All women diagnosed with invasive epithelial ovarian cancer should be offered genetic testing for BRCA mutations to inform their treatment decisions and also to provide risk management advice for family members, a new position statement from Cancer Australia recommends.
The position statement reflects the “mainstreaming” of genetic testing and the fact that BRCA1 and BRCA2 gene mutations are the most common gene faults associated with breast and ovarian cancer, says Cancer Australia CEO, Dr Helen Zorbas.
Heritable BRCA1/2 mutations are found in around 1 in 7 women diagnosed with ovarian cancer, and in almost 40% of those with a family history of breast or ovarian cancer, she notes.
“We know that women with ovarian cancer who are found to carry these gene mutations could benefit more from certain types of targeted therapies,” Dr Zorbas says.
“So it is very important that eligible women are offered genetic risk assessment and genetic testing.”
Women with a BRCA1/2 mutation benefit most from the use of PARP inhibitors as maintenance therapy in platinum-sensitive relapsed ovarian cancer, the position statement notes.
It also recommends that, if a heritable mutation is identified in a woman with ovarian cancer, relevant family members be offered referral for genetic counselling and testing for that gene mutation.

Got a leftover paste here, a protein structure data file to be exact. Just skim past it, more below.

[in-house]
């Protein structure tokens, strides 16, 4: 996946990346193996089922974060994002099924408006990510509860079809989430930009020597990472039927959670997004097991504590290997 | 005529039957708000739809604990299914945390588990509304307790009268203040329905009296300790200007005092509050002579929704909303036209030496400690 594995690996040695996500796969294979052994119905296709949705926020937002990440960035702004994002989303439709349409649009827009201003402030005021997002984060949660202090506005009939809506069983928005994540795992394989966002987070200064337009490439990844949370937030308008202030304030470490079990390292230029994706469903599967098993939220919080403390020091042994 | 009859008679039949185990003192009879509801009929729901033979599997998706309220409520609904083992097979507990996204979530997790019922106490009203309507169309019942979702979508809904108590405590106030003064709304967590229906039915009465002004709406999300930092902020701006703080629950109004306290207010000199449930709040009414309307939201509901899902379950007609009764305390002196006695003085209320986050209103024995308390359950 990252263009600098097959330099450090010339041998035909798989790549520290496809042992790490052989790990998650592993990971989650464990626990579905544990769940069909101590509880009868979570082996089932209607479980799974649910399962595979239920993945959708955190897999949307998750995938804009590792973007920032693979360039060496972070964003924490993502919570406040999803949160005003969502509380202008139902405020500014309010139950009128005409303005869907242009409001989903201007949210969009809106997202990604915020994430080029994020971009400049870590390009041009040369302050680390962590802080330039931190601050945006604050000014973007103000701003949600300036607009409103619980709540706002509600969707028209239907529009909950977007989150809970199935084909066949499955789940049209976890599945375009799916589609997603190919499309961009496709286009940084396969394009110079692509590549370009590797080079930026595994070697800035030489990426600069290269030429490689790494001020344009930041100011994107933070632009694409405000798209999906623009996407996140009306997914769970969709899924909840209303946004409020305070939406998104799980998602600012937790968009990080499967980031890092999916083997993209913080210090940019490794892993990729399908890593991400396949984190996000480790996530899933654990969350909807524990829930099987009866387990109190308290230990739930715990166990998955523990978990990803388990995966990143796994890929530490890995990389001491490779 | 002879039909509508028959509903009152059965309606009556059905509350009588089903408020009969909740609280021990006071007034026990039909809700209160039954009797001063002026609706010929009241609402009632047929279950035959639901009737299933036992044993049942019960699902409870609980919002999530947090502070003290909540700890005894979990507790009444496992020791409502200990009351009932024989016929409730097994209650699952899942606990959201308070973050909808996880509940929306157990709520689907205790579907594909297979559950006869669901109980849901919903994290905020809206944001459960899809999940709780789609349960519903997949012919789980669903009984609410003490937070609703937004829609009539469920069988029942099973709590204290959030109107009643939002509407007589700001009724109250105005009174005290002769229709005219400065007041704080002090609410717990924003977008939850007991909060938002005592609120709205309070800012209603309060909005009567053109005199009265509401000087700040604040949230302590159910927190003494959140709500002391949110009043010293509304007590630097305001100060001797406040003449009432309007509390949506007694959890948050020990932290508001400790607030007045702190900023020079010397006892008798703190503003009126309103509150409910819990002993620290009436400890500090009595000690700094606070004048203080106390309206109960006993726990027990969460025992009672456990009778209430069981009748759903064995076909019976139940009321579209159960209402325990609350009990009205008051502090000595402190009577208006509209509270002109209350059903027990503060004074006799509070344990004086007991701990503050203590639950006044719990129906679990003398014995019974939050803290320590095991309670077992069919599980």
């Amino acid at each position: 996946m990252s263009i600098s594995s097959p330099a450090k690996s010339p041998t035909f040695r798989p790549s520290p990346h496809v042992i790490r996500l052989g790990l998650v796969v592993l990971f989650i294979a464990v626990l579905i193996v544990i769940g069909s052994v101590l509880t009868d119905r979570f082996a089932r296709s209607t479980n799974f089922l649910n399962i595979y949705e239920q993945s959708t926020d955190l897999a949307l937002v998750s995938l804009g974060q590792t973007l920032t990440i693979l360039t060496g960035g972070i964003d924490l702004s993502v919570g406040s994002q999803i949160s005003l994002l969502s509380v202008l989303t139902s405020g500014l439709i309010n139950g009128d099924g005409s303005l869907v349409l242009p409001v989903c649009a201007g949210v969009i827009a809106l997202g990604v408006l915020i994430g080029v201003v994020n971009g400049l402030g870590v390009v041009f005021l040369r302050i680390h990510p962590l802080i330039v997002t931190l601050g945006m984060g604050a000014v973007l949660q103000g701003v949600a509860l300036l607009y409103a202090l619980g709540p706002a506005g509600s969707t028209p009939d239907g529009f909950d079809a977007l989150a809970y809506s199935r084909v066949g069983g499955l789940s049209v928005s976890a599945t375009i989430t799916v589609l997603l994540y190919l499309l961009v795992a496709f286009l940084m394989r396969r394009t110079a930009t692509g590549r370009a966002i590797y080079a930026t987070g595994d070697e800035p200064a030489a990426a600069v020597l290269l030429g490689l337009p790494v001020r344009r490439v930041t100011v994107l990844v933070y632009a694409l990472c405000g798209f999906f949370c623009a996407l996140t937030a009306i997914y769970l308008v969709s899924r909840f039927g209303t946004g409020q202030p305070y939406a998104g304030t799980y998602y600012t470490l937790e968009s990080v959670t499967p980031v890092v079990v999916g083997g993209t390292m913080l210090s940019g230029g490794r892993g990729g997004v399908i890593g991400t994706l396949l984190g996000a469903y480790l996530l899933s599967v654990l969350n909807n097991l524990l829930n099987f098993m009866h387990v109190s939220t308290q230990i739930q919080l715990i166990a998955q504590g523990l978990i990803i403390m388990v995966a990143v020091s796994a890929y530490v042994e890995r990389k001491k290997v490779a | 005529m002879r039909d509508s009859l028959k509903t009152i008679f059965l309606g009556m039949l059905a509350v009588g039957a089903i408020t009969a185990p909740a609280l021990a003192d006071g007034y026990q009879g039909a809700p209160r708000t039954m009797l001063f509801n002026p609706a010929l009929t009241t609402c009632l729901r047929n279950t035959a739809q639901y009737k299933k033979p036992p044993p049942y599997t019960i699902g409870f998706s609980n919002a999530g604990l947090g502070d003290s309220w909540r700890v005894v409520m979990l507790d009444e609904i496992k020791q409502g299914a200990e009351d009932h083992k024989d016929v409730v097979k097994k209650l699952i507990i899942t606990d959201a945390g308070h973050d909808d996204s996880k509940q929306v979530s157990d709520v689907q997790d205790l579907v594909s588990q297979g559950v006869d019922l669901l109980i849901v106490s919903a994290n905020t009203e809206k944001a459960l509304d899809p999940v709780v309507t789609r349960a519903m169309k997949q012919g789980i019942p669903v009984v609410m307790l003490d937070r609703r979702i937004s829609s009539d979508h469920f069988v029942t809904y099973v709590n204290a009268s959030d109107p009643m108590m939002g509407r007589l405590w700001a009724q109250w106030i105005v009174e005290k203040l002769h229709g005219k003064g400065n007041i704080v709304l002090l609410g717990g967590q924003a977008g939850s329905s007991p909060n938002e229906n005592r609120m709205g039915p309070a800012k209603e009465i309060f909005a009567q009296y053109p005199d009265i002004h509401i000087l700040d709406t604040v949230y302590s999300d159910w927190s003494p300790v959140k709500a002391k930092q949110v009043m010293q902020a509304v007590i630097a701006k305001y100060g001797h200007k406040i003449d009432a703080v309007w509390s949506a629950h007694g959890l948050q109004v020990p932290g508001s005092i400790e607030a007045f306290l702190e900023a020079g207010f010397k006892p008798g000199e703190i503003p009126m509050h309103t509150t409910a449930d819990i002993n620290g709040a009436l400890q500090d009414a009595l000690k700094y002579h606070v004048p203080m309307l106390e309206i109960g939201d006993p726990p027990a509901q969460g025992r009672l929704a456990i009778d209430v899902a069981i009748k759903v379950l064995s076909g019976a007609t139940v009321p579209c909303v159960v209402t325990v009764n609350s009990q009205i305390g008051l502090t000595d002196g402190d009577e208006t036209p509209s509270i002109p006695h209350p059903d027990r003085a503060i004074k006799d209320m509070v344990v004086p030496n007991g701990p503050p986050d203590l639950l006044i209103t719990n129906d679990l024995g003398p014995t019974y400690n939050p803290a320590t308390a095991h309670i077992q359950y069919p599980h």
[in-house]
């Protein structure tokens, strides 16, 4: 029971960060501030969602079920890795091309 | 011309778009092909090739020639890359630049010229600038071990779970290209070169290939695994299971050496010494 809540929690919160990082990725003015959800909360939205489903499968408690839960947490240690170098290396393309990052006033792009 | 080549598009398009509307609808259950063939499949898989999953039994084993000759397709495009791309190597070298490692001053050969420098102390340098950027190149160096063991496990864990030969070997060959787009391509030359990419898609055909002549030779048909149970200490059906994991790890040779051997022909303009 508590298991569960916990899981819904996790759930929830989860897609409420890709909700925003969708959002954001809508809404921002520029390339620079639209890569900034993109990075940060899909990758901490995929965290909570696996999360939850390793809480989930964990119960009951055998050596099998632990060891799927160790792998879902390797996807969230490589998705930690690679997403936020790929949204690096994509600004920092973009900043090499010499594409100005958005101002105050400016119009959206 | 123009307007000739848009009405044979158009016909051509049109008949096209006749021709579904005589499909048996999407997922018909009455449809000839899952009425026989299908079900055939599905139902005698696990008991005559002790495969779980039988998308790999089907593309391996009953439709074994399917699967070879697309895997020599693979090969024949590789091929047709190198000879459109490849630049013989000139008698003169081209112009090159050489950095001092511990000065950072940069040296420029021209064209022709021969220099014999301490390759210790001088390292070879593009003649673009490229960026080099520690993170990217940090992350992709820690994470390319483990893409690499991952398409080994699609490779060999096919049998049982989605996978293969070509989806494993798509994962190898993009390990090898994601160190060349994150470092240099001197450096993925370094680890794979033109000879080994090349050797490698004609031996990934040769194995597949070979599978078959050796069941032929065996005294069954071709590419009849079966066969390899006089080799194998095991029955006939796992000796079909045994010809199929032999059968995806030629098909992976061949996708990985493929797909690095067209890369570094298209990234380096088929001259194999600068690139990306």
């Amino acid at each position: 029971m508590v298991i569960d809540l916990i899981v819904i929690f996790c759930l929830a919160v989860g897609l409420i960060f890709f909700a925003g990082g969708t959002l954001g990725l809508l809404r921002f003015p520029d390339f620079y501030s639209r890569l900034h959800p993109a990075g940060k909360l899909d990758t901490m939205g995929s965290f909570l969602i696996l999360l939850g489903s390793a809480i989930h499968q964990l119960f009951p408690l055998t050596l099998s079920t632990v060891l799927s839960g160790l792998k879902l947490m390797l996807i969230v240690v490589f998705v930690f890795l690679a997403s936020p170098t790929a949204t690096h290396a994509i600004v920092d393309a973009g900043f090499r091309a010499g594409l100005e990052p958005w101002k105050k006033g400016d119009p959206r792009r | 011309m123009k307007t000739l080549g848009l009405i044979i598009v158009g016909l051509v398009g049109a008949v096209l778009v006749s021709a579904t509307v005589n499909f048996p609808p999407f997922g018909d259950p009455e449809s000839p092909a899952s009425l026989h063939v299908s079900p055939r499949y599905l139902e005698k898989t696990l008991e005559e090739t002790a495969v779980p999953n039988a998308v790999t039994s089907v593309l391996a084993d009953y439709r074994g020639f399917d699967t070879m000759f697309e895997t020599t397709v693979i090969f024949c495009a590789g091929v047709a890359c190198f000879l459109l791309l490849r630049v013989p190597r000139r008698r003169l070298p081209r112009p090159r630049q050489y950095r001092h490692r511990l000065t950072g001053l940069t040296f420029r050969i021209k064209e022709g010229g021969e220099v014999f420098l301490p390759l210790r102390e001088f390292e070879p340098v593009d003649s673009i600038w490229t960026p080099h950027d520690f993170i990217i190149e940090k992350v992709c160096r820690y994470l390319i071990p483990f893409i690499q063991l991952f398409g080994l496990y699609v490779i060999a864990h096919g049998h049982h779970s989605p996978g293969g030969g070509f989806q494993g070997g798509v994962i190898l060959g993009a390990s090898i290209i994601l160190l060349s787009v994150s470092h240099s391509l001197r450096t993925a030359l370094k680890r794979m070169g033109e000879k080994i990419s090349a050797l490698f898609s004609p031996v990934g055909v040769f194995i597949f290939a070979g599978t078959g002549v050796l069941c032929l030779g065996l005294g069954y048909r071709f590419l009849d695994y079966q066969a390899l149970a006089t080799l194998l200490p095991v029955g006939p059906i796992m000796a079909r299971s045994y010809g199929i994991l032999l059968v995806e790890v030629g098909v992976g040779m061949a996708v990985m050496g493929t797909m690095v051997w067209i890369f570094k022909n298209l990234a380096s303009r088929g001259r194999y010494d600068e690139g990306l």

“Family members found to carry the mutation could be at significant risk for breast or ovarian cancer, and should be offered management options such as risk-reducing strategies and surveillance. However, if the gene mutation is not detected in the family member, they can usually be reassured and avoid unnecessary surveillance and intervention,” Dr Zorbas says.
“Medicare now funds genetic testing for the BRCA1 and BRCA2 gene mutations for women with breast or ovarian cancer who have a high probability of having a faulty gene. The genetic test is also funded for relevant family members of women who are found to have a gene fault.”
In its practice points, the statement suggests it is best practice for genetic testing to be ordered by a clinician experienced in interpreting the results.
Testing for BRCA1/2 heritable mutations is now being mainstreamed into routine cancer care, where pre-test counselling and informed consent can be done in specialist gynaecological cancer services with access to appropriatelytrained health professionals, the position statement notes.
The Position Statement is endorsed by the Australian Society of Gynaecologic Oncologists, the Medical Oncology Group of Australia, the Human Genetics Society of Australasia and the Royal College of Pathologists of Australasia.